ALAN DERSHOWITZ: .Dangerous to try to psychoanalyze a president.
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From the place we are now, it is still difficult to imagine 14 Republican senators voting on the floor of the Senate to remove Donald Trump from office. It is, however, finally a moving train and the entire country is on it.
A question is often asked of Senate pundits: How many Republican senators would vote to convict Donald Trump if it were a secret vote? The answer is, invariably, more than enough to remove him from office. That answer is normally dismissed as meaningless because the vote will not be secret, but it speaks to a hidden desire on the part of even Trump's supporters to rid themselves of his burden. What is lacking is not the will on the part of most Senate Republicans, but rather a politically safe means. While that may be cowardly, it is nonetheless a thing, and things can be addressed.
We keep hearing over and over again as the impeachment unfolds, "Let the people decide." While that is a constitutionally incomplete solution, the Constitution clearly envisions a primary role for the people in the process. Good news! The people now appear to be driving the bus in real time.
The polling numbers that now show 75% of Americans favoring witness testimony in the Senate impeachment trial are moving the equation rapidly and creating an atmosphere in which the cowardly can find a bit more courage. If a vast majority of the people want witnesses, then it can be assumed the people want the truth. If the truth makes an appearance, it could easily be with a Perry Mason-like flourish.
Subpoena Rudy Giuliani
It would seem certain that former national security adviser John Bolton has, as he says, "a story to tell," and that story is likely to be highly relevant. The other witnesses the Democrats are seeking include but may not be limited to Mick Mulvaney, Mulvaney's adviser Robert Blair, and Michael Duffey, an Office of Management and Budget staffer.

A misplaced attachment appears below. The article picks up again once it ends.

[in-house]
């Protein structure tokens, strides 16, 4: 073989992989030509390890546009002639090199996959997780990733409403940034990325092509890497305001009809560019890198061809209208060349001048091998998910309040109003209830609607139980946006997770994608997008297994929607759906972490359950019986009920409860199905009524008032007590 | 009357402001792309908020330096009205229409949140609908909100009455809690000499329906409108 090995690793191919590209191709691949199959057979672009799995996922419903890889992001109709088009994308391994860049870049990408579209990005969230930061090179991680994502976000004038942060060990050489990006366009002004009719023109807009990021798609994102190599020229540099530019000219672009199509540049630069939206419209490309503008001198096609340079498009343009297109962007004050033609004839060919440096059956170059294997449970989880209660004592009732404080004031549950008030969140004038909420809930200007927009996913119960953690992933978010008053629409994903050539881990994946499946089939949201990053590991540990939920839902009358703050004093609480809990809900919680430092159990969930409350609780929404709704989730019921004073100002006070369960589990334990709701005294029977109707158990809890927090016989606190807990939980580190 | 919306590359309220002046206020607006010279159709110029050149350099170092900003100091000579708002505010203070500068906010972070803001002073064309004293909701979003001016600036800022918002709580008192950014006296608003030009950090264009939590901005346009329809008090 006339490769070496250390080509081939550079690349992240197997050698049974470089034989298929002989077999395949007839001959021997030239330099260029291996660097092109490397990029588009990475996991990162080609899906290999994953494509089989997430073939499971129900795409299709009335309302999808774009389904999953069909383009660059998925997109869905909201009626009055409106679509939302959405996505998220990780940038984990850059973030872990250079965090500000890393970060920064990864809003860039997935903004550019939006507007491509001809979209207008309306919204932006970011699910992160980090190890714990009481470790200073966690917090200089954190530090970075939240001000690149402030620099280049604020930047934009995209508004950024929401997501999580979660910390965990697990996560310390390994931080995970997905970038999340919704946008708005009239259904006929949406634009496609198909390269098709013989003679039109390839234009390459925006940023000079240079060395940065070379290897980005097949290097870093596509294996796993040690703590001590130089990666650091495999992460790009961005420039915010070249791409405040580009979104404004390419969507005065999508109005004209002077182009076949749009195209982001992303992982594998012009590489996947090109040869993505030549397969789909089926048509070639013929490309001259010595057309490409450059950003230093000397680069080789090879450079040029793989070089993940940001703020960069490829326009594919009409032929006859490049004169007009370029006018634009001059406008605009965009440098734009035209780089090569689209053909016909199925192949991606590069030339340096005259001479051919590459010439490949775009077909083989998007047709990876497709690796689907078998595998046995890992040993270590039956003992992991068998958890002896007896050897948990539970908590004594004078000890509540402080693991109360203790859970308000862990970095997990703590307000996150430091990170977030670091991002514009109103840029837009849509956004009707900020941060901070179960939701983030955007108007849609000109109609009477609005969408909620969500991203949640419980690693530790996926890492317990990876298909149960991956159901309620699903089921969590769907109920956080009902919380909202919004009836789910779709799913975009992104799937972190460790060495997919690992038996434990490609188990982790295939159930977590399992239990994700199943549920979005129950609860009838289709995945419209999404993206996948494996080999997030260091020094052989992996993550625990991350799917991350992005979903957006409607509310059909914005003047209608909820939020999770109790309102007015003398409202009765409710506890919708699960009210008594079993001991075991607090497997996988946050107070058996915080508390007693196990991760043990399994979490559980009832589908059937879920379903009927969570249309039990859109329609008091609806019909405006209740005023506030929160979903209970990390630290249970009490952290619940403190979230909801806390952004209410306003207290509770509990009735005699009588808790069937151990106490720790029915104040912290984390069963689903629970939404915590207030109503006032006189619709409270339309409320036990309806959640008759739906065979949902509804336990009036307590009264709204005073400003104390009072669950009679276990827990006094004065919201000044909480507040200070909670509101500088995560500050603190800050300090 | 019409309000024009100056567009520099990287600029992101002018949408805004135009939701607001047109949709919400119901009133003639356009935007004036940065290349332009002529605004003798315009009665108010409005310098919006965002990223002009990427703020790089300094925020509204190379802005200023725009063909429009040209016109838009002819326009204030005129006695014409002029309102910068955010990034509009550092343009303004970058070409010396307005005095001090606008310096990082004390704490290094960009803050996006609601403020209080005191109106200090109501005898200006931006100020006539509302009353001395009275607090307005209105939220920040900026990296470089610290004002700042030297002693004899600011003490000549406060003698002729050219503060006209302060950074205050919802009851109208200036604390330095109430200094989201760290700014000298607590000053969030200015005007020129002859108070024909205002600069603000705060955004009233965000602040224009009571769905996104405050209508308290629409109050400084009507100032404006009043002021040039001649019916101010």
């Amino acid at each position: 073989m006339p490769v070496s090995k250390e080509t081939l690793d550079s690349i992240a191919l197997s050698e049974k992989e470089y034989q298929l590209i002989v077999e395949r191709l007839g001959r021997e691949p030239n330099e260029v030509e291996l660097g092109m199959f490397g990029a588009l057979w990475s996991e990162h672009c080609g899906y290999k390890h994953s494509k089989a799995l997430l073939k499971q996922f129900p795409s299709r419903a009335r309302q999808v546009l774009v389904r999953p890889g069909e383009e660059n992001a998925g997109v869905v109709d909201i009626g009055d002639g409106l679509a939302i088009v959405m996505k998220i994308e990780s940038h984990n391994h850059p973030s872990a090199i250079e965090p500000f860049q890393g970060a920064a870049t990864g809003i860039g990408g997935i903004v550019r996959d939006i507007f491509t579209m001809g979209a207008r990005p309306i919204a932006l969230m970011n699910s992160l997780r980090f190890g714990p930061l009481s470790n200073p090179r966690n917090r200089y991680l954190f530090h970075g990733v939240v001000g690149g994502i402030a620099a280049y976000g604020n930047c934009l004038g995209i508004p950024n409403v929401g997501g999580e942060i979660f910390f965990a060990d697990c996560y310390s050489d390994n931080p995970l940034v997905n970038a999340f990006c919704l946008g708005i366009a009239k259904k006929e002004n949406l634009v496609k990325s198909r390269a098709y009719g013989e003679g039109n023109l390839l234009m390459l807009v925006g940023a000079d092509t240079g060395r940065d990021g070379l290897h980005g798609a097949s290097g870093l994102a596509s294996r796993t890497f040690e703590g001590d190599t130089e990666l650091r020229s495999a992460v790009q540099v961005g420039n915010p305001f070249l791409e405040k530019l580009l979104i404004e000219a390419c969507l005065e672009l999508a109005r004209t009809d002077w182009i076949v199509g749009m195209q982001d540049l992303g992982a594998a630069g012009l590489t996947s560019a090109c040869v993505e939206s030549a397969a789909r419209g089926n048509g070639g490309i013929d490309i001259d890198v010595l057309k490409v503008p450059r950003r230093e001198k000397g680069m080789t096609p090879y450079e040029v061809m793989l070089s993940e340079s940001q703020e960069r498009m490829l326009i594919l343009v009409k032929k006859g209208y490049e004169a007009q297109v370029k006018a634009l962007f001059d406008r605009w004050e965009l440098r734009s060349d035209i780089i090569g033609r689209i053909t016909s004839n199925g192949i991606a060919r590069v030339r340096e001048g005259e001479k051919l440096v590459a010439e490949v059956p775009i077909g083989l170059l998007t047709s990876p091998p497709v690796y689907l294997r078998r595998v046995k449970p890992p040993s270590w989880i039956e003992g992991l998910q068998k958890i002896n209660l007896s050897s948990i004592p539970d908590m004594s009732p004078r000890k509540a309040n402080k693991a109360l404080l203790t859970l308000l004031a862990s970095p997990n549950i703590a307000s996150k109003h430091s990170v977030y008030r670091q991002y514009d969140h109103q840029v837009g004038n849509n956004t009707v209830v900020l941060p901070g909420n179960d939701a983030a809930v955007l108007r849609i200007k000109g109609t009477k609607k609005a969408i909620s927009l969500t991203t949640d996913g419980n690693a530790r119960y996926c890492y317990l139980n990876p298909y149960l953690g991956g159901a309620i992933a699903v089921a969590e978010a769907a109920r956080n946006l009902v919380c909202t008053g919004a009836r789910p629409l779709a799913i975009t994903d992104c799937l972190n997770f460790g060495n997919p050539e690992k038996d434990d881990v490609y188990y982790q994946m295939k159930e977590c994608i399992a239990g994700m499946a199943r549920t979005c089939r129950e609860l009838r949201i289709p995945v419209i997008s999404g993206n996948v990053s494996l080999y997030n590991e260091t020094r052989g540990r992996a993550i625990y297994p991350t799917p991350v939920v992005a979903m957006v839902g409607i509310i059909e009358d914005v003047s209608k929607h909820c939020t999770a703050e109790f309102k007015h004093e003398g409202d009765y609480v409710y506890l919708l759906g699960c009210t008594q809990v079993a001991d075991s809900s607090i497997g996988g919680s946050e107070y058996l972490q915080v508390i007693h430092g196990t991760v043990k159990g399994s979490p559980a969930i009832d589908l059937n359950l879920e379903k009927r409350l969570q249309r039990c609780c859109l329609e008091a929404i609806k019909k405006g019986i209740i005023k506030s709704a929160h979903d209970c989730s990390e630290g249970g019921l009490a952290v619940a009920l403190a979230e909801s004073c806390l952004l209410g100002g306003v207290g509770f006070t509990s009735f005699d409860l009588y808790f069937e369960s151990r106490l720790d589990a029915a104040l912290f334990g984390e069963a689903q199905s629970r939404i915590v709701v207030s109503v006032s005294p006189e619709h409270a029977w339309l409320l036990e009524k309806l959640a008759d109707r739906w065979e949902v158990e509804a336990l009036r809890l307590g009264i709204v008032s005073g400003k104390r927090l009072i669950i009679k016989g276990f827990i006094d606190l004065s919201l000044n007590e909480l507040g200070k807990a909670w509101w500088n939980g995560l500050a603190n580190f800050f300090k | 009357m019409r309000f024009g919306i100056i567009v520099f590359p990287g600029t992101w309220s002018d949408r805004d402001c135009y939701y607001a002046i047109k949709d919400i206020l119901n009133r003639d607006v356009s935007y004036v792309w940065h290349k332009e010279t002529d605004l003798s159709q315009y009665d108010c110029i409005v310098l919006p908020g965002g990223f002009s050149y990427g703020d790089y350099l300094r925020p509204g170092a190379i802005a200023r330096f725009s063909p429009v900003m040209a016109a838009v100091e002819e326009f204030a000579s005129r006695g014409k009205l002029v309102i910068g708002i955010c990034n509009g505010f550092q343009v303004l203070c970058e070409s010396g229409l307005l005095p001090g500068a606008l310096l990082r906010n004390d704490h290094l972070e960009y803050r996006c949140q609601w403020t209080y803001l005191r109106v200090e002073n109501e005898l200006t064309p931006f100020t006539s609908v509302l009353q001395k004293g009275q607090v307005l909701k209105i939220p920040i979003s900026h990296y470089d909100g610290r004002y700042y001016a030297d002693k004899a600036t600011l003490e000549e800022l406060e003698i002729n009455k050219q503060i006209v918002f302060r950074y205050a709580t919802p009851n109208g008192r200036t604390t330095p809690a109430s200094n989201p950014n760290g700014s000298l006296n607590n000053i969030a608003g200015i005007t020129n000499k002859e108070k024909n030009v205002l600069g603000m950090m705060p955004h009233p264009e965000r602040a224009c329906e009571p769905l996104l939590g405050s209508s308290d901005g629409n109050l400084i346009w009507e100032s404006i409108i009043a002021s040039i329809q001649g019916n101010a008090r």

So far former federal prosecutor, New York City mayor, and now Trump personal attorney Rudy Giuliani has been "hands off" for congressional Democrats and the Justice Department under Attorney General William Barr. He shouldn't be.
Giuliani knows more by far about the Ukrainian "drug deal" than all the other proposed witnesses combined. His testimony, if compelled, could be explosive on a nuclear scale. Giuliani was Trump's point man on Ukraine, his personal liaison on the ground in Ukraine trying to implement his plan.
The White House and Giuliani will argue that as Trump's personal attorney he cannot be compelled to testify, based on both a blanket invocation of executive privilege and more specifically attorney-client confidentiality. The blanket assertion of executive privilege on all matters Trump does not want in the public realm is in all likelihood legally unsustainable. However, the issue of attorney-client confidentiality does raise more potent legal questions.
The principle of attorney-client confidentiality is foundational in US law. It is not, however, absolute. In the hypothetical, for instance, if instead of shooting someone on New York's Fifth Avenue Trump ordered his attorney, in this case Rudy Giuliani, to do so, neither Trump nor Giuliani would be protected by attorney-client confidentiality. Giuliani would be a material witness and participant in a crime and subject to the full weight of the legal process, which could in turn implicate Trump and create legal exposure for him as well.
In the current case, a Fifth Avenue shooting is not at issue, but High Crimes and Misdemeanors relating to the Ukrainian affair and the impeachment proceeding it has generated are.
Right now, Majority Leader Mitch McConnell and Republican senators continue to protect Donald Trump, because they calculate doing so is a lesser political risk than removing him from office.
But there is a genie in the bottle named Truth, and that genie is trying very hard to get out. If it does, all bets are off. This thing has the potential to really move.
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